3. Unsafe processes, unsafe design and unsafe construction of building structure may lead to accidents in the plant.
4. Accidents occur due to improper material handling system and improper plant layout.
5. Accidents may occur due to not using of safety devices such as helmets, goggles, gloves, masks etc.

However the other general causes of accidents in workshops are listed under:

1. Because of ignorance to work with equipments, hand tools, cutting tools and machine tools.
2. Operating machine and equipments without knowledge.
3. Extra curiosity to work without knowing.
4. Due to poor working conditions.
5. Because of speedy work.
6. Improper method to work.
7. Due to use of improper tools.
8. Because of lack of discipline.
9. Uninterested in work.
10. Due to carelessness.
11. Due to over confidence.
12. Bad working environment.
13. Because of excessive over times duty by industrial workers.
14. Dangerous materials with which to work.
15. Lack of cleanliness.
16. Due to poor planning.

In a conducted survey, it was observed that most of the accidents, to the tune of 98%, could be easily avoided provided due precautions and care were adopted well in time. It was stressed that accidents do happen but are caused due to the failure of one element or the other. The most unfortunate and most common factor in occurring accidents is the human element which occurs due to non-observance of the safety measures or safety rules. The past statistics also reflects that the causes of accidents as well as the nature of accidents depend entirely on the extent to which safety measures are adopted and not the manufacturing processes or operation. The common causes which lead to accidents may be improper acts by industrial personnel which result in violation of safety rules and non -observance of safety precautions, due to improper tools, machinery and equipments or their unsafe or improper use due to unsafe working position and unsafe working conditions in manufacturing areas. Some major factors namely technical, unsafe working conditions, mechanical, environment, human cause, unsafe acts and other personal factors are most responsible for accidents. Technical causes or unsafe conditions involves deficiencies in plant, equipment, tools, machinery, materials handling system, general work environment etc. Mechanical causes involve unsafe design and construction of tools and devices, cutting tools, machines tools and mechanical equipments, hazardous arrangement such as piling, over-loading etc, improper guards a against dangerous machine components, defective tool and equipments, improper material handling, leaking valves of acid and poisonous gases, and use of untested boilers and pressure vessels. Environmental factors indicate improper physical and atmospheric surrounding conditions of work which indirectly promote the occurrence of accidents These factors include too low temperature to cause shivering, too high temperature to cause headache and sweating, too high a humidity (in textile industry) to cause discomfort, fatigue and drowsiness, inadequate illumination causing eyestrain, glares, and shadows, presence of dust, fumes and smokes in
industries such as foundries, chemical , paper and sugarcane etc. Lack of adequate ventilation, high speed of work because of huge work load, more number of working hours and over and above them the tendency of the employer to insist for over time work, inadequate rest periods in between works, noise, bad odor and flash coming from the nearby machinery, equipment or processes, and poor housekeeping are also personal factors. A large number of accidents can be avoided if proper safety measures and safety rules are adopted in manufacturing areas. Some of the important causes of accidents involve violation of safety rules, not using of safety devices, improper use of gadgets and machine controls, non-development of safety working habits, ignorance of the operation of tools, machine and equipments operation, unsafe working conditions, monotony and work-relating stresses, wear and tear of the functional components, explosive and inflammable material etc.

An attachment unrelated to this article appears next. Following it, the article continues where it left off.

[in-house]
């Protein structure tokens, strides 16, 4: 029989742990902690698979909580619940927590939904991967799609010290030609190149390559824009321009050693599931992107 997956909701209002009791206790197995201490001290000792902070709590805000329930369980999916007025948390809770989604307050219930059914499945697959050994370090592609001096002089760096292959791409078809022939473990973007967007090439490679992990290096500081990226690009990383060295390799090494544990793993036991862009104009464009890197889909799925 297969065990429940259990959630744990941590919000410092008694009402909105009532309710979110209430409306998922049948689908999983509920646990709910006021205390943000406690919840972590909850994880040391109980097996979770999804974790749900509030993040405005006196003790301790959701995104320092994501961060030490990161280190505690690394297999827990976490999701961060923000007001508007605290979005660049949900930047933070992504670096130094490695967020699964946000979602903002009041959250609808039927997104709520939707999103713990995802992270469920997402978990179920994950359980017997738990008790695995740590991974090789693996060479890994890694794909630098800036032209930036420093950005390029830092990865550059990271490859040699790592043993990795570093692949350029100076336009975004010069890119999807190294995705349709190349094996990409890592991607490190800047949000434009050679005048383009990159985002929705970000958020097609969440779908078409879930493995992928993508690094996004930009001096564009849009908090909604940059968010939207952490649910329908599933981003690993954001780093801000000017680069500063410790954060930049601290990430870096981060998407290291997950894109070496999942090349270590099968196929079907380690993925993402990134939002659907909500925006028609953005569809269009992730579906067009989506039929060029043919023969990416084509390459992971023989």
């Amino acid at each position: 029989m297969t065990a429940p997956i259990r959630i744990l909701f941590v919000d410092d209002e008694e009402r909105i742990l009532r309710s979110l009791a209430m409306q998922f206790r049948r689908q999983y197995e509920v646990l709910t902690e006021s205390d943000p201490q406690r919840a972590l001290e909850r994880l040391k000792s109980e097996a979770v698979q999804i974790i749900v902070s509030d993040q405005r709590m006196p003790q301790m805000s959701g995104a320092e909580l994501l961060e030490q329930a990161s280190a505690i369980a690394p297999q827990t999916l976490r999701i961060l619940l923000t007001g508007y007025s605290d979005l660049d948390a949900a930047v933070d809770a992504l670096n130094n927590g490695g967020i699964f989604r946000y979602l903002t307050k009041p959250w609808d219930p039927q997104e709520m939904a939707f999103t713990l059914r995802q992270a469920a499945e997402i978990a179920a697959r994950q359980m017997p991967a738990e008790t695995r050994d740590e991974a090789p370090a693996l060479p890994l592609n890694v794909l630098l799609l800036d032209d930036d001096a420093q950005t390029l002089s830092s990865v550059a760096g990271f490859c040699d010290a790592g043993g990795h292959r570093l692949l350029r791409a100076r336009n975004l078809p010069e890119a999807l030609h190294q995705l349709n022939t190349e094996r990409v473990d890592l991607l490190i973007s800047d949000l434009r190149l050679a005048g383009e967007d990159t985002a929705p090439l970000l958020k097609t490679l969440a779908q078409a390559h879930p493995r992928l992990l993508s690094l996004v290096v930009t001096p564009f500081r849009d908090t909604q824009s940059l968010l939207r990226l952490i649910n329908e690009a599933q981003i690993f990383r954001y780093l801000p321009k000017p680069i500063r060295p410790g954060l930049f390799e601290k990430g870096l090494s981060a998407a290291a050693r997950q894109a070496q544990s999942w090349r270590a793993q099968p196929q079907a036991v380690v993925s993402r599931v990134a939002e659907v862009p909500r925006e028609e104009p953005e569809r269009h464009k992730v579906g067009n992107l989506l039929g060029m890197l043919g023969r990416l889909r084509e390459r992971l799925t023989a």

A large number of revolving, rotating, reciprocating and moving parts of machinery can be said as the sources of danger and require guarding for protection against accidents. Extensive studies reveal that some characteristic groups of dangerous parts are acting as common sources of accidents in workshops.

Many such major sources are as under.
1. Revolving parts, viz. pulley, flywheels, worms, worm wheel, fan, gears, gear trains, gear wheels etc.
2. Projecting fasteners of revolving parts; like bolts, screws, nuts, key heads, cotters and pins etc.
3. Intermittent feed mechanisms, viz., tool feed of planer; table feed of a shaper, ram feed of power presses and similar other applications.
4. Revolving shafts, spindles, bars, mandrels, chucks, followers and tools like drills, taps, reamers, milling cutters, and boring tool etc.
5. Rotating worms and spirals enclosed in casings, such as in conveyors and revolving cutting tool, like milling cutters, circular saw blade, saw band, circular shears and grinding wheels, etc.
6. Reciprocating tools and dies of power presses, spring hammer, drop hammers, and reciprocating presses, reciprocating knives and saw blade such bow saw, shearing and perforating machines and the cutting and trimming machine and power hack- saws etc.
7. Moving parts of various machines, like those of printing machines, paper-cutters and trimmers, etc.
8. Revolving drums and cylinders without casing, such as concrete and other mixers, tumblers and tumbling barrels, etc.
9. High speed rotating cages such as in hydro-extractors.
10. Revolving weights, such as in hydraulic accumulator or in slotting machines for counter-balance.
11. Nips between meshing racks and pinions of machine parts
12. Nips between reciprocating parts and fixed components, such as between shaper table and the fixture mounted on it or a planer table and table reversing stops, etc.
13. Nips between crank handles for machine controls and fixed parts.
14. Projecting nips between various links and mechanisms, like cranks,  connecting rods, piston rods, rotating wheels and discs, etc.
15. Projecting sharp edge or nips of belt and chain drives; via belt, pulleys, chains sprockets and belt fasteners, spiked cylinders etc.
16. Nips between revolving control handles and fixed parts traverse gear handles of lathes, millers, etc.
17. Moving balance weights and dead weight, hydraulic accumulators, counter-balance weight on large slotting machines, etc.
18. Revolving drums and cylinders uncased, tumblers in the foundry, mixers, varnish mixers etc.
19. Nips between fixed and moving parts such as buckets or hoppers of conveyors against tipping bars, stops or parts of the framework.
20. Nips between revolving wheels or cylinders and pans or tables, sand mixers, crushing and incorporating mills, mortar mills, leather carrying machines, etc.
21. Cutting edges of endless band cutting machines, wood working, and log cutting metal find stone-cutting band saws, cloth-cutting band knives, etc.
22. Nips between gears and racks strips, roller drives, presses, planning machine drives, etc.